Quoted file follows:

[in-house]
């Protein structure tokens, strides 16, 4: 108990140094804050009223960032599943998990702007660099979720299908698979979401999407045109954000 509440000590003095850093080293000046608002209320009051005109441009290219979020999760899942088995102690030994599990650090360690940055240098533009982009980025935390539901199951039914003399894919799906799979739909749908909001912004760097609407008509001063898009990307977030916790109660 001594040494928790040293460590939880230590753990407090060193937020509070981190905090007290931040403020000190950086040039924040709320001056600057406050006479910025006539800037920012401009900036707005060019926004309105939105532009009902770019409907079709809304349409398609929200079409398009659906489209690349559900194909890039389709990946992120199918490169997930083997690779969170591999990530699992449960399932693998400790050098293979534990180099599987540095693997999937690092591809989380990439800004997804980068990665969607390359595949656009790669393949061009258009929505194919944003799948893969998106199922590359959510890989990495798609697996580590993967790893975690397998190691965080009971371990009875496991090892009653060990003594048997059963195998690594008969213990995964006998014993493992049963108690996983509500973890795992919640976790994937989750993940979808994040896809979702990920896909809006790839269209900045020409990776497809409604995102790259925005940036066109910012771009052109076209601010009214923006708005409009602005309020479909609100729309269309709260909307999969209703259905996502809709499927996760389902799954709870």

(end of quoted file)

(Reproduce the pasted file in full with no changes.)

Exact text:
[in-house]
């Protein structure tokens, strides 16, 4: 108990140094804050009223960032599943998990702007660099979720299908698979979401999407045109954000 509440000590003095850093080293000046608002209320009051005109441009290219979020999760899942088995102690030994599990650090360690940055240098533009982009980025935390539901199951039914003399894919799906799979739909749908909001912004760097609407008509001063898009990307977030916790109660 001594040494928790040293460590939880230590753990407090060193937020509070981190905090007290931040403020000190950086040039924040709320001056600057406050006479910025006539800037920012401009900036707005060019926004309105939105532009009902770019409907079709809304349409398609929200079409398009659906489209690349559900194909890039389709990946992120199918490169997930083997690779969170591999990530699992449960399932693998400790050098293979534990180099599987540095693997999937690092591809989380990439800004997804980068990665969607390359595949656009790669393949061009258009929505194919944003799948893969998106199922590359959510890989990495798609697996580590993967790893975690397998190691965080009971371990009875496991090892009653060990003594048997059963195998690594008969213990995964006998014993493992049963108690996983509500973890795992919640976790994937989750993940979808994040896809979702990920896909809006790839269209900045020409990776497809409604995102790259925005940036066109910012771009052109076209601010009214923006708005409009602005309020479909609100729309269309709260909307999969209703259905996502809709499927996760389902799954709870």